I just started David and Goliath by Malcom Gladwell. The book details how underdogs overcome obstacles and how those with perceived advantages aren’t always in the best position for success.
It’s a good lesson for small-budget investors…
The opening of the book describes the biblical story of David and Goliath and how David was able to overcome what seemed to be insurmountable odds to slay the giant.
It turns out that Goliath, despite being much larger than David (and being heavily armed and armored), was not prepared for the shepherd boy’s weapon.
Goliath had weapons and armor – he was geared up for close combat. But David had a sling, so he wouldn’t have to get near the giant.
They were fighting two different fights.
Despite being much smaller, David actually had the advantage in that he was able to use his weapon at a distance without ever having to get near Goliath’s sword.
Investors are perceived to be at a great disadvantage to Wall Street. The pros have more capital behind them, more knowledge and more tools.
The little guy, armed perhaps with just a few thousand dollars and a Fidelity account, has no chance of beating the big institutions that have four Bloomberg screens, one-on-one calls from analysts and enough financial firepower to buy a small country.
Or do they?
Only 37% of actively managed mutual funds have beaten their benchmarks (the S&P 500 or an appropriate index related to their fund’s strategy) over the past 15 years.
Fortunately, regular investors have the financial equivalent of the stones in David’s sling: Perpetual Dividend Raisers.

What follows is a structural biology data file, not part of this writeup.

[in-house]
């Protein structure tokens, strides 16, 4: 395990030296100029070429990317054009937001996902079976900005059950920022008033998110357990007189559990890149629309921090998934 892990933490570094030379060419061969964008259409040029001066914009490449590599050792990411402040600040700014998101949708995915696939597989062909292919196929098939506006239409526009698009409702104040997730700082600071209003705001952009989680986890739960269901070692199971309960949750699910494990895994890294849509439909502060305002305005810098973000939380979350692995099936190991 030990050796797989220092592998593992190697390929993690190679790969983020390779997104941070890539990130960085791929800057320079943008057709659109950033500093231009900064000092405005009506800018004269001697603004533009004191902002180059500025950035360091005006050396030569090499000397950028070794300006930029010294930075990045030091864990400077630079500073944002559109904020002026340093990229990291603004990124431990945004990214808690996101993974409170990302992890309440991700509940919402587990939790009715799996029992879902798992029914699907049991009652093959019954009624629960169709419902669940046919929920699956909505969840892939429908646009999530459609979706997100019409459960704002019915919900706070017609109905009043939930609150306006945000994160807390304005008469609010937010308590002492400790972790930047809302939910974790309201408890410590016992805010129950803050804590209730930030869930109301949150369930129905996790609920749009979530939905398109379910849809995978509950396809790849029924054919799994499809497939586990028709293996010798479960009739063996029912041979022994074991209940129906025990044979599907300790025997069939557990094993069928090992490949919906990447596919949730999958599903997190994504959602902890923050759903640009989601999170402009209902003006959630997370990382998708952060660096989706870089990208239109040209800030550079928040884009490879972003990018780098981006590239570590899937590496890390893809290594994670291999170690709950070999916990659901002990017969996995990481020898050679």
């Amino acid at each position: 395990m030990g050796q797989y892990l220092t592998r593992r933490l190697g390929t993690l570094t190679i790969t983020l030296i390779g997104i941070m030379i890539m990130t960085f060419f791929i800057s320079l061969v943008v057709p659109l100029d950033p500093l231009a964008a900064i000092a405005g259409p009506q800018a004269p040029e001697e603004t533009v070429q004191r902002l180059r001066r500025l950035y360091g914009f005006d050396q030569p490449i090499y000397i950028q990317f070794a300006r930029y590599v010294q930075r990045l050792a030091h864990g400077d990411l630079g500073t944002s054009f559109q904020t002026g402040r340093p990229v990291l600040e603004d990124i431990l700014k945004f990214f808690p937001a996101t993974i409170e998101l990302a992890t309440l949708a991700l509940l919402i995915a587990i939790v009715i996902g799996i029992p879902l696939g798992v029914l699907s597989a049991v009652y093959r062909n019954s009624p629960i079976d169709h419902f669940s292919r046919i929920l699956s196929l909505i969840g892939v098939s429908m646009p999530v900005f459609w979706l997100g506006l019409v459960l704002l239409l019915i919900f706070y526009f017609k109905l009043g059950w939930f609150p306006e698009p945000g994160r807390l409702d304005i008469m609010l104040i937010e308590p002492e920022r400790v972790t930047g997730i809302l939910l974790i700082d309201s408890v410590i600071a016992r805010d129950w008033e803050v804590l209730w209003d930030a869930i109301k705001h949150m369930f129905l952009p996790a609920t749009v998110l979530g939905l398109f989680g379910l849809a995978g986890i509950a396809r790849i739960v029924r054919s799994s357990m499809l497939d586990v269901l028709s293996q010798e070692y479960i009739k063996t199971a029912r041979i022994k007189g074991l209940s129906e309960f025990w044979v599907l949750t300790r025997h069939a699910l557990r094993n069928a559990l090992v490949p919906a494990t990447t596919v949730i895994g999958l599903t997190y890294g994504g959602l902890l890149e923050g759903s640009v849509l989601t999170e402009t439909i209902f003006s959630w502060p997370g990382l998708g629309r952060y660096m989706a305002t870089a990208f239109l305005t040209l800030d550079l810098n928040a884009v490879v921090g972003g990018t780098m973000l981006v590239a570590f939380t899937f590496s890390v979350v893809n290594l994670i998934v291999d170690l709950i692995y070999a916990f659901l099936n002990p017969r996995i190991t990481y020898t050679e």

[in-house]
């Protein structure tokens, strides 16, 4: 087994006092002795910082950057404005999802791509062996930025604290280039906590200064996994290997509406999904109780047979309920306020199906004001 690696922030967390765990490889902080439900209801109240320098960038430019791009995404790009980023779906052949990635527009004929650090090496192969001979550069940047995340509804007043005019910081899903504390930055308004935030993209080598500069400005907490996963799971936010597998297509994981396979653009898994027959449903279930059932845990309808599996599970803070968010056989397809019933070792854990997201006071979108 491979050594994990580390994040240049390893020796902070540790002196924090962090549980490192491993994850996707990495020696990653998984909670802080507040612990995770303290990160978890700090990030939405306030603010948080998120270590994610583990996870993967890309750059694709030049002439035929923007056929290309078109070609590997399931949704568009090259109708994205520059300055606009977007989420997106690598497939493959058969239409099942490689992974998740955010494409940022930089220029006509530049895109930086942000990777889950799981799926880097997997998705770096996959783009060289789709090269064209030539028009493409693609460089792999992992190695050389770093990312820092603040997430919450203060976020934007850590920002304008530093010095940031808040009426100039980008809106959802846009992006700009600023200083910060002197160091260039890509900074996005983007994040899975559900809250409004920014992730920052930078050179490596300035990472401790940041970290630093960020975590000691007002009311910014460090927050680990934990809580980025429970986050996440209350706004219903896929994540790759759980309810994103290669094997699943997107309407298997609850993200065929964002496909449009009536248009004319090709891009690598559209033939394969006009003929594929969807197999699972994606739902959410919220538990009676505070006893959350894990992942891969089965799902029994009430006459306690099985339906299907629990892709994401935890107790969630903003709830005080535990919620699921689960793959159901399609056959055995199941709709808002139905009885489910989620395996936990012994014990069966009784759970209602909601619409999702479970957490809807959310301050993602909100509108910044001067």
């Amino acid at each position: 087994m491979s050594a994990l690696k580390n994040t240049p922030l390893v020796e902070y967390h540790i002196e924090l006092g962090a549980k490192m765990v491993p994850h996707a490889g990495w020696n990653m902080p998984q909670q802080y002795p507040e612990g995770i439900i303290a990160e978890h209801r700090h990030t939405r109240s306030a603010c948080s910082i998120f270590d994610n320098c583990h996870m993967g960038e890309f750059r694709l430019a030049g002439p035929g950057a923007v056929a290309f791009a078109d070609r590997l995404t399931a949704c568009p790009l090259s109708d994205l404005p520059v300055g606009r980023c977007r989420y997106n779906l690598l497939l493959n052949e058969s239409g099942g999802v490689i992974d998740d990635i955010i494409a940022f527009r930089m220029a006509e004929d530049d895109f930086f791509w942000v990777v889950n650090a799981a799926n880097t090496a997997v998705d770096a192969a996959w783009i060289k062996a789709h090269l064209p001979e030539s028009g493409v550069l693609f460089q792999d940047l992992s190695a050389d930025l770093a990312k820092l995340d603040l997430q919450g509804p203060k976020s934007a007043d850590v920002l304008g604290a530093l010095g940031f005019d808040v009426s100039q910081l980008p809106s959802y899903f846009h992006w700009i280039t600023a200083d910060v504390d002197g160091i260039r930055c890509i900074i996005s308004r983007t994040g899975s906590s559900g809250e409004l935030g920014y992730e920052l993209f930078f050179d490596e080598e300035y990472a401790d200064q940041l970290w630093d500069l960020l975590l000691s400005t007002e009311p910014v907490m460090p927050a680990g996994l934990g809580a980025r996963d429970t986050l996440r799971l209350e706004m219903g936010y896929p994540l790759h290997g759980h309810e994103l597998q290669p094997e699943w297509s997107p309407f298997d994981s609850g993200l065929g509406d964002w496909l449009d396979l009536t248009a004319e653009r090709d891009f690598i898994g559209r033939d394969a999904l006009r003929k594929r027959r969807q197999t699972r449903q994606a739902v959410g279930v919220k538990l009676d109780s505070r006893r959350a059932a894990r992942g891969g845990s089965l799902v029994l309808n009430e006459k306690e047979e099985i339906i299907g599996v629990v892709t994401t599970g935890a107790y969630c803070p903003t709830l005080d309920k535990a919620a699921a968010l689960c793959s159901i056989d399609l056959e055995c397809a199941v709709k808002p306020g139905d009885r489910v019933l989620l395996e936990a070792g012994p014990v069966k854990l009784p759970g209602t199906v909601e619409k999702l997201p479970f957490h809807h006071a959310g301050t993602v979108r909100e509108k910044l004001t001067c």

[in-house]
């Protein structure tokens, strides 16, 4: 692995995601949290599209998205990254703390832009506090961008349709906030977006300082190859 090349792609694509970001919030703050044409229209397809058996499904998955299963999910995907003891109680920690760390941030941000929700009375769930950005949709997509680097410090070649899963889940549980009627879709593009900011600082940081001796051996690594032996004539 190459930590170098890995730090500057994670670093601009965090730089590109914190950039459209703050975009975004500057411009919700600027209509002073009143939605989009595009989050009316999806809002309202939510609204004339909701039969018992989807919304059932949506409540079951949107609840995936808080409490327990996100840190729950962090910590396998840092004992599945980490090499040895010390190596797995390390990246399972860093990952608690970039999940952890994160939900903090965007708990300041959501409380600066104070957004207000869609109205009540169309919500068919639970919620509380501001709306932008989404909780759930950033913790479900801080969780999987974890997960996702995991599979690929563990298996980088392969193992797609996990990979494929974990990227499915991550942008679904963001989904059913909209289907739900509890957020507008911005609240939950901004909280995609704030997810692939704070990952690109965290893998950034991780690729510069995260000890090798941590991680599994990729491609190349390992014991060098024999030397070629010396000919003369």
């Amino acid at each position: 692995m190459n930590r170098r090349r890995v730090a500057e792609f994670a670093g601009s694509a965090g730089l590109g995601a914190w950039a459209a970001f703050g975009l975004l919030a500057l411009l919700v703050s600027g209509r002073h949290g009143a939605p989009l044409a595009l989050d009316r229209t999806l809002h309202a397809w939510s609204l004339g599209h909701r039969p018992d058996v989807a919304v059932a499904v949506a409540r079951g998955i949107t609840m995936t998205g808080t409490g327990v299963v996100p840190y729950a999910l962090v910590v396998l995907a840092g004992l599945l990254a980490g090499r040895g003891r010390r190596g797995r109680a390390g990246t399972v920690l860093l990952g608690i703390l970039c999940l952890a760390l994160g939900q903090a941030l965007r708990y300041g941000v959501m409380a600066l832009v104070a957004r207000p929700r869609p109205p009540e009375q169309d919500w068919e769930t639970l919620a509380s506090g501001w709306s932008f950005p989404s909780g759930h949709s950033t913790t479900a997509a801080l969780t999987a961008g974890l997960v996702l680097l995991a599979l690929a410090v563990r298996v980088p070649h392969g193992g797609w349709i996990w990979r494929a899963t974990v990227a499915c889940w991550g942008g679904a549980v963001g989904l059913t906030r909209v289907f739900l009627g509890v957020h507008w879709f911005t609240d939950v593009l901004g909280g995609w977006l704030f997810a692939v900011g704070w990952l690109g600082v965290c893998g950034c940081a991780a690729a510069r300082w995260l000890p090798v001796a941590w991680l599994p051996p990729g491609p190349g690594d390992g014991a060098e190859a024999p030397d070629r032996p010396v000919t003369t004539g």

These are companies that raise their dividends every year. By doing so, they outpace inflation and increase buying power.
The longer you hold your Perpetual Dividend Raisers, the less performance you need out of the stocks – though companies that raise their dividends every year typically are growing earnings and cash flow and perform quite well.
Take Prudential Financial (NYSE: PRU), for example. It’s not exactly a high-flying stock. No one is going to mistake Prudential for Tesla (Nasdaq: TSLA).
But Prudential has raised its dividend for 13 straight years. While today it yields 5%, if you’d bought the stock 10 years ago, you’d be sitting on a yield of 7.5% – which is almost the annual return of the S&P 500 each year.
So just by sitting and collecting the dividend, you’re pretty much matching the market’s performance.
While institutional traders are slugging it out with each other, trying to get every dollar advantage they can to try to beat their indexes, long-term owners of Perpetual Dividend Raisers often match or beat the S&P with their dividends alone.
Then, when the stocks increase in price, their performance really shines…
The S&P 500 Dividend Aristocrats Index, which is made up of S&P 500 companies that have raised their dividends for 25 years in a row, beats the pants off the S&P 500.
Over the past 20 years, the average 10-year rolling return for the Dividend Aristocrats is 183%. For the S&P 500, it’s 109%.
In other words, over 10-year periods, if you invested in the S&P, you did just a little better than doubling your money. If you invested in Dividend Aristocrats, you nearly tripled it.
That means Dividend Aristocrats outperformed the S&P 500 by a compound annual growth rate of 5.6% per year. If a fund manager beat the S&P by 5.6% per year for 10 years, they’d be considered a rock star in the industry.
Yet as an individual investor, all you have to do is invest in these types of companies, and you can easily be the rock star.
Most professional investors actively trade stocks, constantly looking for “alpha,” which is excess return on investment. It’s how their performance is measured and what their bonuses are based on.
They don’t have the ability to sit with dividend stocks for years. That doesn’t generate fees or impress bosses with bold market calls.
The big Wall Street pros, with all of their “weapons” and “armor,” can’t defeat individual investors who have the ability to invest in a completely different way.
You can be a little guy (or woman) and slay Wall Street by owning quality Perpetual Dividend Raisers for the long term.